o Education and training on purchase of compost for highway applications
           o Develop specifications for high value applications

           o   Promote OSD contract for composting soils

 Encourage adoption of procurement practices by municipal highway/public works
 departments and potential large users such as schools and public golf courses.

 Compost marketing workshops
         o Conduct workshops for composters on how to effectively market                Jun 2012
            compost material

 Assess market outlets for materials generated by anaerobic digestion facilities such   Ongoing
 as the solid and liquid digestate.
            o Potential to eliminate fees for organic and/or recycled fertilizers.




      7
Regulatory Reform/Waste Ban
Barrier:       Regulatory Environment that Is Unclear and Considered Cumbersome
               The lack of clear permit pathways for organics processing facilities that employ
               advanced technology such as anaerobic digestion, and concerns about the applicability
               of the local site assignment process to such facilities, has been a barrier to the
               expansion of organics capacity in the Commonwealth. Revising the State’s solid waste
               siting regulations to address these issues will help facilitate development of new and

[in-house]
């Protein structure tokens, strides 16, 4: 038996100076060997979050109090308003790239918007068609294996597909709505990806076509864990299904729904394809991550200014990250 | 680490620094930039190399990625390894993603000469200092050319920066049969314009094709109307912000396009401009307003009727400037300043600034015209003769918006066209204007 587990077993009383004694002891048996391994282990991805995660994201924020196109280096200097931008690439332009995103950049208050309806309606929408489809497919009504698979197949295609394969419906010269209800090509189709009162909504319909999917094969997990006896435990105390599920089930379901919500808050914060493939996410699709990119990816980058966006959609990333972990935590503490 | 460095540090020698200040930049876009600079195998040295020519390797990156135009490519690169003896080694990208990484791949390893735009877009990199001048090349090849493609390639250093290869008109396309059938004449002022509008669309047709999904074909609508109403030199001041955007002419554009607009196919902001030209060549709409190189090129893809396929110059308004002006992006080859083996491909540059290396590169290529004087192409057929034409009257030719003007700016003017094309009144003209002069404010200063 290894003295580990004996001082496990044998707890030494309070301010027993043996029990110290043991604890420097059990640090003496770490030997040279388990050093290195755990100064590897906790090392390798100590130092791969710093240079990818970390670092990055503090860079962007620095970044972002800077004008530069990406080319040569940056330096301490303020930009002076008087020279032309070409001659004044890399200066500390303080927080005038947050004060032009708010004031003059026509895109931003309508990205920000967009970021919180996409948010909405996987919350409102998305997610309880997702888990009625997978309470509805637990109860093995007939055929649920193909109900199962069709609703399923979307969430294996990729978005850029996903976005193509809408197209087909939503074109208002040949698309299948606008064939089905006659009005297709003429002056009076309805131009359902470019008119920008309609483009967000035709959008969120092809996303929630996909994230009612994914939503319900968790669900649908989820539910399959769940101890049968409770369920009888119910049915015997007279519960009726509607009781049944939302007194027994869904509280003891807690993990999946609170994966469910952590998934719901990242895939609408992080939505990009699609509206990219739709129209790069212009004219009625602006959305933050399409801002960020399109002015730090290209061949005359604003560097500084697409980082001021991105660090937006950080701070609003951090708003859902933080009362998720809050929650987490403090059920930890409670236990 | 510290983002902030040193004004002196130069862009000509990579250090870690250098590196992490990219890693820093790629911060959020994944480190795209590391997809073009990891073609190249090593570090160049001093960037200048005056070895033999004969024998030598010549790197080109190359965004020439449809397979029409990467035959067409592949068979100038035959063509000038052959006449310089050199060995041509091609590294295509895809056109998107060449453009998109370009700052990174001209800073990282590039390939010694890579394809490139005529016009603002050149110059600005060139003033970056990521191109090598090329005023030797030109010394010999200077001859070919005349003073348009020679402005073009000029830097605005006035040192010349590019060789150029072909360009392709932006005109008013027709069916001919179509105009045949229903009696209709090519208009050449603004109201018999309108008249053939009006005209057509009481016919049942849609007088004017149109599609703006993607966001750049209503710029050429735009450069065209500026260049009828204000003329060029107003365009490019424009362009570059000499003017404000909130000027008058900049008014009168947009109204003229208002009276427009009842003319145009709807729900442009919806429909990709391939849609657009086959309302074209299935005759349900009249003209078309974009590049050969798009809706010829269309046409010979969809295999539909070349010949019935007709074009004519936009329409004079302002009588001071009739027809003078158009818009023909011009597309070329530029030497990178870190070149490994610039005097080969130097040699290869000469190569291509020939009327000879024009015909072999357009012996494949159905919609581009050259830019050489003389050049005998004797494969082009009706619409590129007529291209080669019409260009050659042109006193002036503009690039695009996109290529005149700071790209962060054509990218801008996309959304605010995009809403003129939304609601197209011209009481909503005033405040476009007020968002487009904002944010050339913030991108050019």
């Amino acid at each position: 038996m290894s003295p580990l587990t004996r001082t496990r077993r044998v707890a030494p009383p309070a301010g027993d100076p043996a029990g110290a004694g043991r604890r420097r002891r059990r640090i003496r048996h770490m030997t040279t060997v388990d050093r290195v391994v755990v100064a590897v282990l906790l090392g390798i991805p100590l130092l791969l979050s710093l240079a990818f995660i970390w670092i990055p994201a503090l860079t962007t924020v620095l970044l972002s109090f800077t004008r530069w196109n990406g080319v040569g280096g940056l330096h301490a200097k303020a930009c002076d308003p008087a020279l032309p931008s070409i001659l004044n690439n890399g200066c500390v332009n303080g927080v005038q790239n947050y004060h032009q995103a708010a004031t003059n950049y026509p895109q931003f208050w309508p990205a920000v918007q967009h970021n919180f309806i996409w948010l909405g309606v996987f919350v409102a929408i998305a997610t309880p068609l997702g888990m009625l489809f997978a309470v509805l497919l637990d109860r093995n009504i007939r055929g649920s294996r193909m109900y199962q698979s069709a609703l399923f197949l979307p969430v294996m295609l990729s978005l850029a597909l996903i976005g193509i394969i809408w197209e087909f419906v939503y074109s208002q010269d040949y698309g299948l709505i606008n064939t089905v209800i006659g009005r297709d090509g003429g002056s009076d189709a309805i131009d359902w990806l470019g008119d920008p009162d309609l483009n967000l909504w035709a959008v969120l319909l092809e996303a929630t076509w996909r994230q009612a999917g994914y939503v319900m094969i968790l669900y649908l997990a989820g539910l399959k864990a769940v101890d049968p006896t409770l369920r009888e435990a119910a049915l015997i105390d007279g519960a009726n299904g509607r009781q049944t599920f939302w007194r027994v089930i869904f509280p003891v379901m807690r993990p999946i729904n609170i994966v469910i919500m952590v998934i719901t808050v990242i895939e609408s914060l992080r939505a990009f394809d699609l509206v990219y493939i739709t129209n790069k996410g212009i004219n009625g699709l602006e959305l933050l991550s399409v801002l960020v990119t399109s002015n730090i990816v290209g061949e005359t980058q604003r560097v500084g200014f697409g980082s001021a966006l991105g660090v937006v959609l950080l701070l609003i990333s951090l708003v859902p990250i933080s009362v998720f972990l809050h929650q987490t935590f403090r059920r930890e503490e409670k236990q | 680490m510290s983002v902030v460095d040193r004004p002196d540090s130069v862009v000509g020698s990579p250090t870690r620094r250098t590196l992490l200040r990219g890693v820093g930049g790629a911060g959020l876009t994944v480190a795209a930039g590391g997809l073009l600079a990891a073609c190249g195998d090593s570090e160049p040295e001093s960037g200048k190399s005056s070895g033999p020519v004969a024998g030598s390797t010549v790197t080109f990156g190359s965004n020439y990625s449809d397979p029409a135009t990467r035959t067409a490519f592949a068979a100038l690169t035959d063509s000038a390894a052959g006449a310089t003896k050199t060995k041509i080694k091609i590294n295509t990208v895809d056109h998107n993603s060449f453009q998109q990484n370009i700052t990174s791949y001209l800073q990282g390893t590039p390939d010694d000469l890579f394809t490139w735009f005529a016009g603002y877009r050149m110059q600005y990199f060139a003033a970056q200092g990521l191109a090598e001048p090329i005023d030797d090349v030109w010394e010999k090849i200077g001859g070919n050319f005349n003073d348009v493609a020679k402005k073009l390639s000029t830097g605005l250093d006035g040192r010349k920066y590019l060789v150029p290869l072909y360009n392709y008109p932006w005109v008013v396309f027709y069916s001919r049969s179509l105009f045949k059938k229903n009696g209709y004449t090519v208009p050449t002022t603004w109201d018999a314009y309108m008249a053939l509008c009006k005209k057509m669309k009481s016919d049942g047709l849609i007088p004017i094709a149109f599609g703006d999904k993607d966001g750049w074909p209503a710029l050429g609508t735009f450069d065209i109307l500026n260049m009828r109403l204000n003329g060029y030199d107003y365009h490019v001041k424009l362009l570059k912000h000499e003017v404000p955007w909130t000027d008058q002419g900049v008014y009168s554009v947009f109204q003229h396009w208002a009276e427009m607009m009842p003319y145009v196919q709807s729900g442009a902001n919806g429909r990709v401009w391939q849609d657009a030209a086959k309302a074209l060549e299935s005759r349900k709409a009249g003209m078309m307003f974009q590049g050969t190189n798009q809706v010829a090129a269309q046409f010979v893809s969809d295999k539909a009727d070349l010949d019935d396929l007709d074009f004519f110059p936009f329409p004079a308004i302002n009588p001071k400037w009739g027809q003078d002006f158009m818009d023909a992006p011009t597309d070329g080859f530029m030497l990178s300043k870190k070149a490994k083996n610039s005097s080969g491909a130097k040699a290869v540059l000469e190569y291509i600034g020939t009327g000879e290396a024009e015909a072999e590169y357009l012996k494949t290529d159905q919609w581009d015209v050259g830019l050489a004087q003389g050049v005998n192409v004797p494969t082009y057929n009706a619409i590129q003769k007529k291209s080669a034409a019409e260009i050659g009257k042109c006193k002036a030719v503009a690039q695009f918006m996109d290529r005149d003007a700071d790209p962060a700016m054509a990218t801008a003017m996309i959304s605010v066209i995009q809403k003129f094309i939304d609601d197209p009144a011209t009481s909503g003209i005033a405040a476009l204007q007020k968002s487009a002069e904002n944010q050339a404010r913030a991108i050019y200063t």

expanded capacity.



Actions
 Revise Regulations to:                                                                        Mar 2012
          o Consider operations that collect, process and recover organic materials
              as recycling facilities, not solid waste facilities subject to Site Assignment
          o Establish levels of MassDEP review that maintain environmental and
              public health protection.
          o Provide a clear permitting pathway with site specific MassDEP approvals.
          o Allow wastewater treatment plants to accept organics for processing.

 Establish Guidelines and Forms necessary for implementation of the Regulations                Jun 2012



Barrier:       Need for Steady Supply of Source Separated Organics
               Public and private investment in collection systems and processing capacity of organics
               is contingent on these entities having confidence that a sufficient amount of organic
               material will be available. While some generators have established programs without a
               ban, a waste ban is necessary to drive widespread adoption of organics diversion.



Actions
 Implement Waste Ban on Organic Materials
         o Develop in coordination with the SWAC Organics Subcommittee the                     Sept 2012
            framework for a ban on commercially generated organic materials in
            2014                                                                               Jun 2013
         o Promulgate Organics Ban regulations                                                 Mar 2014
         o Update Facility Waste Ban Plans                                                     Jun 2014
         o Effective date of Ban – July 1, 2014